Visitors to the exhibition become witnesses of the time in a multimedia archive which provides new evidence for a "biography" of the African continent, which retrospectively outlines the interplay of culture, politics and art in building a new social space by Africans and for Africans. "The Short Century", however, not only shows the intellectual side of decolonisation, but also its collective memory. This memory belongs to the people on the street who have created the foundation for independence.
The tour the exhibition offers through the various thematic stages clarifies the extent to which the fine arts and architecture, photography and film, literature, music and theatre have contributed to a modern self-definition of the continent. In doing so, the important role played by those African artists, literati and intellectuals as modernisers of their continent, who were in continuous dialogue with the European avant-garde and the American civil rights movements, then becomes clear.
In this respect, the director Ruy Guerra worked closely with the European artists Jean Rouch and Jean-Luc Godard. The South African artist Ernest Mancoba was a co-founder of the COBRA group. The Ethiopian painter Gebre Kristos Desta lived and worked primarily in Germany. The Indo-Ugandan writer Rajat Neogy published works by Chinua Achebe, John Pepper Clarke and the Nobel Prize winner Wole Soyinka in his publication "Transition". Léopold S. Senghor and Aimé Césaire, co-founders of the Negritude movement, were publicly supported by Albert Camus, Jean-Paul Sartre, André Breton and Picasso. The meeting of Africa and modern European art is a story of interaction. While European artists became familiar with the formal elements in African sculptures and objects stored across Europe in the ethnology museums, African artists were stimulated by examples from European modernism. However, in doing so, they came up against historical and methodical hurdles which forced them to grapple with both issues of modernity and tradition simultaneously. These issues have been and still are now of fundamental importance for the aesthetic standpoint of modernist and contemporary African artists.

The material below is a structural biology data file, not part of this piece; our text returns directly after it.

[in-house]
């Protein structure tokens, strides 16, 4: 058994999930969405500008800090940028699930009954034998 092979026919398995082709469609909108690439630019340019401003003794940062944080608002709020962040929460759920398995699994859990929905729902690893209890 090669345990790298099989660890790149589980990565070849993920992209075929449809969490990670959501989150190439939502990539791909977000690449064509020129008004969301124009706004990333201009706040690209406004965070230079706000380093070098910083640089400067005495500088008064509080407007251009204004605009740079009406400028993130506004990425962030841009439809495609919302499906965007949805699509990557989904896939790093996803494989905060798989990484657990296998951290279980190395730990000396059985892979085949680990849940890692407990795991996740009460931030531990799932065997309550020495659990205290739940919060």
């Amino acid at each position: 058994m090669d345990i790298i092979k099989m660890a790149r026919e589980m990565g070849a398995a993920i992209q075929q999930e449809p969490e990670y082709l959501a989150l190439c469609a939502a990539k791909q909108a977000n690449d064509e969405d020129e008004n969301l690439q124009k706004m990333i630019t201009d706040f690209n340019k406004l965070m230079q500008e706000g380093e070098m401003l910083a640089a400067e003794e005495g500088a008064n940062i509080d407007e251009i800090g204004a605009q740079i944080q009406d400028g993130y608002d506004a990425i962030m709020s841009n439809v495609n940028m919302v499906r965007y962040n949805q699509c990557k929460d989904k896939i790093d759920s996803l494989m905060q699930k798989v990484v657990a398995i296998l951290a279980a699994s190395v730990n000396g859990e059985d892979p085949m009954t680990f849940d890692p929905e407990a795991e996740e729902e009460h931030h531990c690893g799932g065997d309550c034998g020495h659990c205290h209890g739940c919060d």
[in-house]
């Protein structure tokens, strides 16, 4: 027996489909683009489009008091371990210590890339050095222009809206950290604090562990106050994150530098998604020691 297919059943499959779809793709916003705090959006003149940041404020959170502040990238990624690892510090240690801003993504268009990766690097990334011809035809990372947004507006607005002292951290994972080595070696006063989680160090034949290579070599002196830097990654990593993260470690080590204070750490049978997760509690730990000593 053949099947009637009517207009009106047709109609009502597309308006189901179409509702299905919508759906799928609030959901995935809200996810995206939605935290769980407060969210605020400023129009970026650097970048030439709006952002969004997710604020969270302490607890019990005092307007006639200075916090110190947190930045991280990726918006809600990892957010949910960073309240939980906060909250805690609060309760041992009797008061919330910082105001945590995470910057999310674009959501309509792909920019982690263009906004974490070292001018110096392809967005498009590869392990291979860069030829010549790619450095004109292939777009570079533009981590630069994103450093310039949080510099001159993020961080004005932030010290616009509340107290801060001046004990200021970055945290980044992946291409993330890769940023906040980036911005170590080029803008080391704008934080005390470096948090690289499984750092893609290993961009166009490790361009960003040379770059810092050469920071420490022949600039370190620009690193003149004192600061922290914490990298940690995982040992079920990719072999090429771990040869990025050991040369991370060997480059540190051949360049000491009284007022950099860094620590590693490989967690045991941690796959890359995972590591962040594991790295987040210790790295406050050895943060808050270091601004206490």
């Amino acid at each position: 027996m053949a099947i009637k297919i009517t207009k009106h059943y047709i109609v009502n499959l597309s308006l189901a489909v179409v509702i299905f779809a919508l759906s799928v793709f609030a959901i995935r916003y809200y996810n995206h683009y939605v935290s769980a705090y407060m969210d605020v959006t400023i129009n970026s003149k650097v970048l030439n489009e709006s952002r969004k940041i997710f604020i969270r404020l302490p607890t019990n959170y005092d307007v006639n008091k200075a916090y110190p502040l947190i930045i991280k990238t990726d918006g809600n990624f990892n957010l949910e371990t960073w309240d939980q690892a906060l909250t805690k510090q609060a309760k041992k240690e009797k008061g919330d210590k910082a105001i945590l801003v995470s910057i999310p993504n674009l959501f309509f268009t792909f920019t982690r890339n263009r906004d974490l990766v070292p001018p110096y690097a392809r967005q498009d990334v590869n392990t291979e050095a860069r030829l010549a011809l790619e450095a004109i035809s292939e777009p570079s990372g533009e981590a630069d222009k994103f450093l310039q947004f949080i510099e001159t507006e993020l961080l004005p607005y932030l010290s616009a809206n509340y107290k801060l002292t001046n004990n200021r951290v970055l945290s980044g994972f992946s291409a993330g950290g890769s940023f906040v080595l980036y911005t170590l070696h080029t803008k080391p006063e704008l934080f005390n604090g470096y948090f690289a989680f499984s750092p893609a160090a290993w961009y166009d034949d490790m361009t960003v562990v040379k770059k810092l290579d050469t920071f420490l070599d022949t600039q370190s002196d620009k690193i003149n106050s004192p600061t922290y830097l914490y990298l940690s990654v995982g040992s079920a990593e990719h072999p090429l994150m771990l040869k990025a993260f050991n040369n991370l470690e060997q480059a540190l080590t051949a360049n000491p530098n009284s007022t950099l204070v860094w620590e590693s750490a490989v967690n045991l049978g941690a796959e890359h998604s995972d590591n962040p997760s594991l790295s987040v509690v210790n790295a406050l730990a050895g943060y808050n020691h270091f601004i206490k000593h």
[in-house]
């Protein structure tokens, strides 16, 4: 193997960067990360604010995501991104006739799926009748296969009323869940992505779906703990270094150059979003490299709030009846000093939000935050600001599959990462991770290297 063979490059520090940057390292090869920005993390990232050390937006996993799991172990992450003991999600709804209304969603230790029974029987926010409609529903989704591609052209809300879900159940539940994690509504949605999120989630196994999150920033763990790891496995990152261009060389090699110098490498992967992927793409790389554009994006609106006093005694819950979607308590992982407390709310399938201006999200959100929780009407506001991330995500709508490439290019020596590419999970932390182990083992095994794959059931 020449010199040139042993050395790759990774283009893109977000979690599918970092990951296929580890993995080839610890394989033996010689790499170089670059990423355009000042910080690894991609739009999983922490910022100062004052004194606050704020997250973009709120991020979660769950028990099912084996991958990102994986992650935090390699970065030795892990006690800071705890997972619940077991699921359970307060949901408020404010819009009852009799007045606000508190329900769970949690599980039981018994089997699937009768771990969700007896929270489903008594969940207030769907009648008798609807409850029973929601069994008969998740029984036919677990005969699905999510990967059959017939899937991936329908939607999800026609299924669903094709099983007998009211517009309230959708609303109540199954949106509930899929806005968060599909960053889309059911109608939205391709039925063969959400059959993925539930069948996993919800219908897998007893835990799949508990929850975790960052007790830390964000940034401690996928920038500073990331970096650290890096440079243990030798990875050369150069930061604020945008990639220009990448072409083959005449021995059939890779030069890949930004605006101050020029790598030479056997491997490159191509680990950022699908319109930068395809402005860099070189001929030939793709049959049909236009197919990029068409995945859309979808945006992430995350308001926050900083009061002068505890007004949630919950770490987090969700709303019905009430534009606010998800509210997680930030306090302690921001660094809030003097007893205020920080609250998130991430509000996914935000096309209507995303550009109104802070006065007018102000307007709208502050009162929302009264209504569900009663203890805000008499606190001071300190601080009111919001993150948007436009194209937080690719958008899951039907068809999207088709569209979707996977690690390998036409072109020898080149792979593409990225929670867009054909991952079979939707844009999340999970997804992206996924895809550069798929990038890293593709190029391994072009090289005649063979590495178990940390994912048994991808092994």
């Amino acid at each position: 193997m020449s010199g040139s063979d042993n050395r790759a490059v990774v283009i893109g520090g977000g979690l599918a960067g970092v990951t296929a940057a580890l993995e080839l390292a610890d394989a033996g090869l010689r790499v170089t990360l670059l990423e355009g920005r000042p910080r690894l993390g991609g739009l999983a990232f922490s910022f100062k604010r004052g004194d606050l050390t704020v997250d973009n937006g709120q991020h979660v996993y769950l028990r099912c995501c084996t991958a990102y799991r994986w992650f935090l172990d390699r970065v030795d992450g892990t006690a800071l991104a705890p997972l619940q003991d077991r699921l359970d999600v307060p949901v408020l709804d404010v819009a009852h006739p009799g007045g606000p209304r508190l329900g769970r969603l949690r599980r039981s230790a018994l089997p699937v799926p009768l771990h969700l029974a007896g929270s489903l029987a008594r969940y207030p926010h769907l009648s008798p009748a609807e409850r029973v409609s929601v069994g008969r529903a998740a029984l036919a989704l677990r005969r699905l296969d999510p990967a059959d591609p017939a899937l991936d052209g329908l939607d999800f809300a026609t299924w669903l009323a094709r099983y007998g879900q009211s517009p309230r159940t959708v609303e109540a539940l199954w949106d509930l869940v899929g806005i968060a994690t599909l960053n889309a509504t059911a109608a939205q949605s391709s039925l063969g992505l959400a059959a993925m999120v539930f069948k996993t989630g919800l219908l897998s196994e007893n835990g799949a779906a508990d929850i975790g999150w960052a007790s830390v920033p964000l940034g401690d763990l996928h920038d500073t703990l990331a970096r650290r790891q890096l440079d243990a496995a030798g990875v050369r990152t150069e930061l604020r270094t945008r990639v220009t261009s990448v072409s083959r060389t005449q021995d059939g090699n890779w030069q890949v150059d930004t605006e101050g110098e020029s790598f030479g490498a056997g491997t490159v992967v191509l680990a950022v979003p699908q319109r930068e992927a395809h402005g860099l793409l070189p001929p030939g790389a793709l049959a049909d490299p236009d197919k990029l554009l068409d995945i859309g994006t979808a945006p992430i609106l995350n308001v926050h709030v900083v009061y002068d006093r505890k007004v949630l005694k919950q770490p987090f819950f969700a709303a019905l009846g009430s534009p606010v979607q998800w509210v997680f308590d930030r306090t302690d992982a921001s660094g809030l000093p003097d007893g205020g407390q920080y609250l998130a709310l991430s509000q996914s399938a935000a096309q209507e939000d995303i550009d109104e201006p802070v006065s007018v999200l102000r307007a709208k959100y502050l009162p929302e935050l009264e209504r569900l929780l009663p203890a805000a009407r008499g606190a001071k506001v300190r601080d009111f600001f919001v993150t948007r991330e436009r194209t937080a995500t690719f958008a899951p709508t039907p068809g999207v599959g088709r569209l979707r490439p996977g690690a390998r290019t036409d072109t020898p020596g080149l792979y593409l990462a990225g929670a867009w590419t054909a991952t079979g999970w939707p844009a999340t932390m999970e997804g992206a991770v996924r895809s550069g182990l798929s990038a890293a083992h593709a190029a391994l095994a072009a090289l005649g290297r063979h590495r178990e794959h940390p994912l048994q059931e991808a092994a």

The question which runs through the whole exhibition is this one: how can African modernism realise its modernity? This issue is neither based on the ideology of a definition of artistic periods valid for all African regions and styles, nor is it based on mere recognition of and assimilation of an autonomous European modernism. The fine arts, the film oeuvre, photographs, documents, books, posters, textiles, the great variety of archive materials which have been brought together in this exhibition make it possible to experience these dialectics intensively. This provides a way of seeing which accords the African conception of the world the status it deserves, both within African cultural life itself and within the general modernism of the 20th century.
A project of Museum Villa Stuck, Munich, in co-operation with House of World Cultures, Berlin.
Museum Villa Stuck, Munich
15 Febr. - 22 April 2001
18 May - 29 July 2001
Museum of Contemporary Art, Chicago
8 Sept. - 30 Dec. 2001
P.S.1 and Museum of Modern Art, New York
10 Febr. - 5 May 2002